The lawsuit filed against the Maine Department of Transportation over the Wiscasset downtown traffic project has been dismissed.
Justice Richard Mulhern, of the Maine Judicial Branch’s Business and Consumer Court, found in favor of the DOT’s motion for judgment Monday, Sept. 11.
After reviewing the allegations against the DOT, the court determined that, “even if all of the facts alleged are true, Plaintiffs have failed to state any claims for which this Court may grant relief.”
Wawenock LLC, Bermuda Isles LLC, 48 Federal Street LLC, and 32 Middle Street LLC, owned by Ralph H. Doering and his family, filed suit against the DOT in February to halt the downtown traffic project in Wiscasset.
Wiscasset was named as a party of interest in the suit, which made nine allegations against the DOT. The suit alleged that the DOT violated Wiscasset’s comprehensive plan, site plan review standards, and historic preservation ordinance.
The suit also alleged that the DOT failed to comply with state regulations and wrongfully obtained the Wiscasset Board of Selectmen’s acknowledgement of a letter of intent, which committed the town to pay for future maintenance costs. The suit claimed that the DOT had initiated eminent domain proceedings against the plaintiff, violated the plaintiff’s civil rights and constitutional right to due process, and lacked the appropriate ownership to carry out the project.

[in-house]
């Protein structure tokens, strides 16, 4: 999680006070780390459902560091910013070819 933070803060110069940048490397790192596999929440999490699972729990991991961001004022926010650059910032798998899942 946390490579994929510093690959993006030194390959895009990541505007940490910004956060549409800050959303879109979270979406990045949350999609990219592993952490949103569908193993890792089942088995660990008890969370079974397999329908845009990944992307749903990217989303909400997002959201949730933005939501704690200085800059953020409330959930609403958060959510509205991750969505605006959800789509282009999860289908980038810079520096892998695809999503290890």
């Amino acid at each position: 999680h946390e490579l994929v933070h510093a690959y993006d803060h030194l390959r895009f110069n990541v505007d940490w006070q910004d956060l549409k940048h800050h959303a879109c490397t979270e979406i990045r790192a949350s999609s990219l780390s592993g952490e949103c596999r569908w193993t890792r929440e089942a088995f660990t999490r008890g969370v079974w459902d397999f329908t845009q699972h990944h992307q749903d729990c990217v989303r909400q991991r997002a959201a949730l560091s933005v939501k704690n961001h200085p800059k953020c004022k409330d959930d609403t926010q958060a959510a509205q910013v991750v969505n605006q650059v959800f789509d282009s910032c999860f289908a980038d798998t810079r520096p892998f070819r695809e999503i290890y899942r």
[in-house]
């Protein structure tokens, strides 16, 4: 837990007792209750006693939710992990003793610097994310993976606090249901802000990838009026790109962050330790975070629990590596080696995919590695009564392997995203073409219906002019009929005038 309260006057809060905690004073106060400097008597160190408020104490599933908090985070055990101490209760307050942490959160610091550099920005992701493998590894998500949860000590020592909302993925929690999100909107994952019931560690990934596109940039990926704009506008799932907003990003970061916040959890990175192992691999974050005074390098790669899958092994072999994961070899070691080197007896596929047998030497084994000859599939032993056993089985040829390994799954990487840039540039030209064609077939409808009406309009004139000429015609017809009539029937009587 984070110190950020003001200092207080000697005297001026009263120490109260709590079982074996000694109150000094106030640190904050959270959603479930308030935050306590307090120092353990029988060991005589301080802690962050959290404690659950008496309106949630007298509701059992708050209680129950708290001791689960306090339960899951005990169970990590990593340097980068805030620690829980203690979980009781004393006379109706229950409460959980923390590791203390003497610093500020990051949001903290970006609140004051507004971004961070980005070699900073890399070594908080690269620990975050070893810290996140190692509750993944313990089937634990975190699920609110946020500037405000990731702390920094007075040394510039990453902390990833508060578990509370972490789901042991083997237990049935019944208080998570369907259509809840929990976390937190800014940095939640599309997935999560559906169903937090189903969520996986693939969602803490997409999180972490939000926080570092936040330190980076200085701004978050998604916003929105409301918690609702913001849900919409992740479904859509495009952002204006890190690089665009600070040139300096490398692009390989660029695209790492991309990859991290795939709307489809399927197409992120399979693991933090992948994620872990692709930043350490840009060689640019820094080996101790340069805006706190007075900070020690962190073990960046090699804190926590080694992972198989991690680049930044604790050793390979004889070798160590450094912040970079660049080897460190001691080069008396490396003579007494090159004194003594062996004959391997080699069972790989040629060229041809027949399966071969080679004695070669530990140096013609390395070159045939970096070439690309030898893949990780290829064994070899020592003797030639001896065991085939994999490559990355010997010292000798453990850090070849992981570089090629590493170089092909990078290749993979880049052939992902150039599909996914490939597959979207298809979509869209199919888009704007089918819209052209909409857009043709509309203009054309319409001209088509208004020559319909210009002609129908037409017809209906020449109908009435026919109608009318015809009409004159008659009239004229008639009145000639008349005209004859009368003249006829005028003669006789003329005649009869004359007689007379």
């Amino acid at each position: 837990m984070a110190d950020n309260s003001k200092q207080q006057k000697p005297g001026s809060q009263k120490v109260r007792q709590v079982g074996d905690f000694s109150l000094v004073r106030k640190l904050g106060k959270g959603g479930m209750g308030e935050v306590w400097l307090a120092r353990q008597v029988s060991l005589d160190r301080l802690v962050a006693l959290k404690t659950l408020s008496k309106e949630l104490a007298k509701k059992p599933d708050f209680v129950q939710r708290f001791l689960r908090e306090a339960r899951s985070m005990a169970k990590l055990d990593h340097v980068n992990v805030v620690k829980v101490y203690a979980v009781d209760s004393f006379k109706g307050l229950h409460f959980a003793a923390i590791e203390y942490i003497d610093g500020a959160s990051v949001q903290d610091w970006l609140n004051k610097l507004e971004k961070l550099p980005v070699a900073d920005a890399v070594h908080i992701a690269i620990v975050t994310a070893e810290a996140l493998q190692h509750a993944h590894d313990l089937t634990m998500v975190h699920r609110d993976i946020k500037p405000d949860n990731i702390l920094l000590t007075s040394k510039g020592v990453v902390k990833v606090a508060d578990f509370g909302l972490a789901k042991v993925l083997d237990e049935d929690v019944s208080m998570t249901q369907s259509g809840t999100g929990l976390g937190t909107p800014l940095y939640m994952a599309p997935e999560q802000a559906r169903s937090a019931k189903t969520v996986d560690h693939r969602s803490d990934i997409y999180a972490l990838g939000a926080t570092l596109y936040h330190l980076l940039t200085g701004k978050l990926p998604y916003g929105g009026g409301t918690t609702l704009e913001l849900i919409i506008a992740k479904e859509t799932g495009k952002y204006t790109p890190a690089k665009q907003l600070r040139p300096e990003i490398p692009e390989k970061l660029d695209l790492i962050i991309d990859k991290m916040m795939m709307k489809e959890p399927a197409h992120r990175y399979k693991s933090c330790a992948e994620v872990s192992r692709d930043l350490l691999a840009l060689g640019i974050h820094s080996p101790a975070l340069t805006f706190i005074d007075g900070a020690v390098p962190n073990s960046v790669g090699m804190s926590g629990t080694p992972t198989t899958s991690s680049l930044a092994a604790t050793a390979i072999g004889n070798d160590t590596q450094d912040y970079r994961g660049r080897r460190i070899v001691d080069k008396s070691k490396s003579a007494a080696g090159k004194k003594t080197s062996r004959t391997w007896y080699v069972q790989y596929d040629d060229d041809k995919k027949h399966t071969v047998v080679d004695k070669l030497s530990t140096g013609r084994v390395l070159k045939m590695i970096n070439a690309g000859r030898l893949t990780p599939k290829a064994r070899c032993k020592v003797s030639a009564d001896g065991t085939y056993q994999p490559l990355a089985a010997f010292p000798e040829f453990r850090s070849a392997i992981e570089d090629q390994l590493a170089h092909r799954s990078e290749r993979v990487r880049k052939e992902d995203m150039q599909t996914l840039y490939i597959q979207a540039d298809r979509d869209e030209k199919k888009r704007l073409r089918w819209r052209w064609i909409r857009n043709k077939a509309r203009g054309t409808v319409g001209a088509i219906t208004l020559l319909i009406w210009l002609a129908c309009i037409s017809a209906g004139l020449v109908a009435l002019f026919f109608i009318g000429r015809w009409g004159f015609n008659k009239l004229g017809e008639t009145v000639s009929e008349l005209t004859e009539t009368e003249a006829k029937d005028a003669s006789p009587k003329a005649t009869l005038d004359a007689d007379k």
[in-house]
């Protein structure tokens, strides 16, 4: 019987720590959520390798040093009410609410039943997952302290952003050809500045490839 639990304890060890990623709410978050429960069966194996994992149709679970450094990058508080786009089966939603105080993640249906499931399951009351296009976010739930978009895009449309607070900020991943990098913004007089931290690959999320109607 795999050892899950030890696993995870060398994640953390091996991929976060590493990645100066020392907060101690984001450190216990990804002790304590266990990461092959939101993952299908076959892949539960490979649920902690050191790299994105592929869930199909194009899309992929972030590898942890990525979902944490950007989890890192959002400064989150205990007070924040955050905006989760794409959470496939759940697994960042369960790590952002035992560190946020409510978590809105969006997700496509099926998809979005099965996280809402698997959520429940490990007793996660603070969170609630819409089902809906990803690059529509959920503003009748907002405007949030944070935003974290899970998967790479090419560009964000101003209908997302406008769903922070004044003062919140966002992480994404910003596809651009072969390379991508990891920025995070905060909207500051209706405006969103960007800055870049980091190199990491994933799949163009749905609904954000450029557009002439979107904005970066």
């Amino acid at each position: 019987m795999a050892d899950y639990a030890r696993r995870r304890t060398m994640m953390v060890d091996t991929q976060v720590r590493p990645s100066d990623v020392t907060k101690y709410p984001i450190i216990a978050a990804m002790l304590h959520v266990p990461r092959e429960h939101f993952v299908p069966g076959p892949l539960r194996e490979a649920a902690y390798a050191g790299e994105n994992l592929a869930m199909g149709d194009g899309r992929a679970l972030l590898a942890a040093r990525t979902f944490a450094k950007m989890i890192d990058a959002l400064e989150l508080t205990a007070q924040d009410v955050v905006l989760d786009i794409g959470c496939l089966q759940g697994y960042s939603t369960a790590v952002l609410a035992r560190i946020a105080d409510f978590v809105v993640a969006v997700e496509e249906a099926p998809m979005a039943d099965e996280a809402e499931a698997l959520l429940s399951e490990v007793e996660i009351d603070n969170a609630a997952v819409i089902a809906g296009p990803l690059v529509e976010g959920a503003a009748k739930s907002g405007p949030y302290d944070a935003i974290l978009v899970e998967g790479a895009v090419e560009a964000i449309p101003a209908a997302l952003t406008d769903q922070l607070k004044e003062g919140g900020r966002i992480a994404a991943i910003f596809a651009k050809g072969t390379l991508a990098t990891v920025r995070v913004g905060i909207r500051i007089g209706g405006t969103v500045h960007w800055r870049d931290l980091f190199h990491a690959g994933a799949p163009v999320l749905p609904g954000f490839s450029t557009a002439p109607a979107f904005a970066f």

The court dismissed each of the nine counts. There has been no formal action to take the plaintiffs’ property through eminent domain, so “the matter is not yet ripe for judicial consideration,” according to the judgment. The plaintiffs have no private right to action against the DOT for the alleged violation of state regulations or town ordinances, Mulhern said.
There were no facts presented to indicate that the DOT used coercion or manipulation to obtain an acknowledgement from selectmen about receiving the letter of intent. “It is clear from the text that the letter does not obligate the Town to pay for anything,” Mulhern said.
In regards to the violations of civil and constitutional rights, the plaintiffs failed to state a claim for which the court could grant relief, according to the judgment. There is no legal basis to claim the DOT must show ownership of state and town roads before commencing the project.
“The Maine DOT is pleased that the court agreed that the lawsuit brought by opponents of the project had no merit,” department spokesman Ted Talbot said. “Simply stated, the court recognized that just because you don’t like the design of a highway project, that doesn’t give you the right to stop the project.”
The DOT looks forward to continuing to work with Wiscasset and the public as the project progresses, Talbot said.
Robert S. Hark, the attorney representing the Doering family in the matter, could not immediately be reached for comment.